One of Stilton’s little treasures is the group of Almshouses tucked away at the end of Fen Street. The Trustees completed a major refurbishment programme in 2006, so it seems like a good idea to explain something about them and describe the progress of the project.
Frances Worthington was the widow of William Worthington, landlord of the Angel Inn. The Charity was created to provide housing for three poor men and three poor women of Stilton. The terrace of six houses was built in 1868 with just two rooms to each house – a living room with a curtained alcove for a bed, and a scullery. Expectations were more modest in those days!
In the 1960s the Almshouses were converted into three larger homes while still retaining the original exterior with six front doors. Each Almshouse now consisted of a living room with a dining alcove, kitchen, bedroom and bathroom – four rooms in all. Routine maintenance included roof renewal, new guttering and, at the end of the 1990s following the upgrade of the adjacent Al(M), the Trustees spent the compensation on new double-glazed windows.
Dampness in one property became a problem and, with no proper damp course, a survey confirmed dampness in all three properties. When two of the three properties became vacant in May 2005 the Trustees felt this was the ideal opportunity to consider major refurbishment and damp proofing. The Trustees were prepared to assist in the temporary relocation of the third resident; however, just prior to the commencement of building work, the resident decided to move permanently to Local Authority housing.
The project was placed in the hands of a local Architectural Agent, which proved to be a wise move in spite of the added expense. Plans were drawn and amended as required, then tenders were invited from four local contractors and a successful builder selected based on price and time.
Securing funds for such a major project proved daunting, but with advice from the Almshouses Association and prompt and helpful support from the Charity Bank a mortgage was granted. A bid to the MacAlpine Foundation was unsuccessful, but Stilton Parish Council gave a donation of £1000. Huntingdonshire District Council awarded a grant of £16,300 with the expectation that the Trustees appoint one nomination from their housing list. The Trustees agreed to this but only if the nominee fulfilled the Charity criteria. The refurbishment was not eligible for any VAT allowance or reduction.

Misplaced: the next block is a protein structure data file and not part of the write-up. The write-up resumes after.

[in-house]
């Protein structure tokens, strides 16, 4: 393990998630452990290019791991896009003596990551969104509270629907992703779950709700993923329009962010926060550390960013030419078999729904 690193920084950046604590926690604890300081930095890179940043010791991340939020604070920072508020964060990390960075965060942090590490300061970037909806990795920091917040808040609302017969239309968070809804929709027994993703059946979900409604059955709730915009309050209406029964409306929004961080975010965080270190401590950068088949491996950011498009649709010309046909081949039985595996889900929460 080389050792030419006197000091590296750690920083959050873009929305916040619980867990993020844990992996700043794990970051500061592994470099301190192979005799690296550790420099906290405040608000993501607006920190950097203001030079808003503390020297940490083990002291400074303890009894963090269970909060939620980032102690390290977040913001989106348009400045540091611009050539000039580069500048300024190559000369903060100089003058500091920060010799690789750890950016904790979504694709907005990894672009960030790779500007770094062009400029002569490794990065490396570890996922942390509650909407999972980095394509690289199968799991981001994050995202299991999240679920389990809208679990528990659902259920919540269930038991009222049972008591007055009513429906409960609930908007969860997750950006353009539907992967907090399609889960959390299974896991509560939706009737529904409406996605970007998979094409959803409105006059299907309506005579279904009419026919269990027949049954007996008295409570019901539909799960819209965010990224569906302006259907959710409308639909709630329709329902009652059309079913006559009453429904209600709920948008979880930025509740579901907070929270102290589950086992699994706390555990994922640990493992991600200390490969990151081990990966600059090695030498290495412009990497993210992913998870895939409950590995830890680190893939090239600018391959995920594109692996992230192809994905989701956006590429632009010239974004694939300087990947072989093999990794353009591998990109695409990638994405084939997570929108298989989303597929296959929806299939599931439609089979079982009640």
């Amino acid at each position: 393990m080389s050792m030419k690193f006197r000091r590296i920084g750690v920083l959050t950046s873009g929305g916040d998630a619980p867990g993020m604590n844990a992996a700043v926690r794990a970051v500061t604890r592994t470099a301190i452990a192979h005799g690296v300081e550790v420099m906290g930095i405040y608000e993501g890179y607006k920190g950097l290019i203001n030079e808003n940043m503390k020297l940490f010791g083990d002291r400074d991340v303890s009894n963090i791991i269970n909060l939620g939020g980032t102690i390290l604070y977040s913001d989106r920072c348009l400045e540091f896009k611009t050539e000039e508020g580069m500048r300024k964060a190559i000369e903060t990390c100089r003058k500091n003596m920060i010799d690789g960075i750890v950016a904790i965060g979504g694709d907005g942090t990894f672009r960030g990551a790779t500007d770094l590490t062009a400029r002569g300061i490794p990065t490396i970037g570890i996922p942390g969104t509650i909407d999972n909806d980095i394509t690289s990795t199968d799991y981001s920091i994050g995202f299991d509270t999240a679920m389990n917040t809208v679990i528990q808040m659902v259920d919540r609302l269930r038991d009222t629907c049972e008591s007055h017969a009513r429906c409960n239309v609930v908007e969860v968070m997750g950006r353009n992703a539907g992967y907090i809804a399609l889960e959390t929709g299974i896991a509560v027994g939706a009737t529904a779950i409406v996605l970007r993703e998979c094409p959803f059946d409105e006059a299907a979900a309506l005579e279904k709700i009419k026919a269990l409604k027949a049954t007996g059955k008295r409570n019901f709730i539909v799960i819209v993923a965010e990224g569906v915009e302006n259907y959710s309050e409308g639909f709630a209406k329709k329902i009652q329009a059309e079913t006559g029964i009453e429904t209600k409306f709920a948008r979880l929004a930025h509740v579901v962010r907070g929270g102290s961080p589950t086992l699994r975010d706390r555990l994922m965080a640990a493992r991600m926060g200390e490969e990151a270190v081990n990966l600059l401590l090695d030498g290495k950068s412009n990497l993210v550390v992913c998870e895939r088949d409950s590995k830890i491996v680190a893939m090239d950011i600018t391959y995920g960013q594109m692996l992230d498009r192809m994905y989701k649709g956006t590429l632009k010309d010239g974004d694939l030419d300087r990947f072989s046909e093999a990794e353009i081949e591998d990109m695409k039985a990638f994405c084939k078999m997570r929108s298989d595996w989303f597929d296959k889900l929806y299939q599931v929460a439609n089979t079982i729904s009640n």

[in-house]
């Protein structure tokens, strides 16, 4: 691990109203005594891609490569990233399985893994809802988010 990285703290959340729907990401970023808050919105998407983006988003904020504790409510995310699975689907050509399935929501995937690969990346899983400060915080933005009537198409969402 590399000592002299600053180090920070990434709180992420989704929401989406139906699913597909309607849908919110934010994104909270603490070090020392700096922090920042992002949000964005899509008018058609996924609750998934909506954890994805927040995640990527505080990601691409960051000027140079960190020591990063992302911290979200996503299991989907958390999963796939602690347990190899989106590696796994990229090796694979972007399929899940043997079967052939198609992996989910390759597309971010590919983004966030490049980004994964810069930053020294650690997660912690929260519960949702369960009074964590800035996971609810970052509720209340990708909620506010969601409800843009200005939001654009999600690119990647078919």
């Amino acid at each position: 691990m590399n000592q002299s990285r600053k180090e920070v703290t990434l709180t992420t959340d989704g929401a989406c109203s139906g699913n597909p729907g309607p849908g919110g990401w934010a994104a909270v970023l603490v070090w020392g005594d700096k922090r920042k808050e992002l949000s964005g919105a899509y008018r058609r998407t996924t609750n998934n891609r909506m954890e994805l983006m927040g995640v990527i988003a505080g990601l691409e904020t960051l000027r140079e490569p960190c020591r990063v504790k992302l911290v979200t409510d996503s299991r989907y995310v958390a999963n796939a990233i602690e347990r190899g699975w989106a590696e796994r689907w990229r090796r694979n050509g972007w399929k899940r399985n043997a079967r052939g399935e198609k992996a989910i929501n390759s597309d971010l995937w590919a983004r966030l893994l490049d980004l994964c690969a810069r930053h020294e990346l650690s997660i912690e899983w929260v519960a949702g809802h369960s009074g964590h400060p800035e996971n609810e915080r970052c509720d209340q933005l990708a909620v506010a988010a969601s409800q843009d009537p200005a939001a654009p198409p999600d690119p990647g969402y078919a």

The Charity solicitors Hunnybun & Sons of Huntingdon, who originally provided the Charity Deed to Mrs. Worthington in 1869, continued to oversee all legal matters for the Trustees.
Getting to work
The work involved ripping up the rotting wooden floors, renewing most of the plaster, lowering the ceilings, installing gas and central heating, damp proofing, drainage, new kitchens, new bathrooms with shower, re-wiring, decoration and floor covering for all three Almshouses. Work was also done on back yard clearance, wall support to neighbouring gardens, a back entrance gate to the garden and patio creation. Council Tax Exemption Class A was granted during refurbishment.
Cost and time
The final figure for the whole project was close to £125,000. The whole project took 12 months in the planning and six months in the rebuilding.
Nine Trustees worked as a team which involved many meetings, telephone calls and letters. Much time and expertise was given by a dedicated few who were able to cope with the mountain of paperwork; this alone required endless patience and persistence.
By the beginning of June 2006, refurbishment was nearing completion and the Trustees organised a gathering of the various people and organisations who had contributed to the project, both to say a heartfelt ‘thank you’ and to view the completed Almshouses. The Trustees can be justly proud of their achievement.
The three residents selected were able to move in to their Almshouse from June 17th 2006.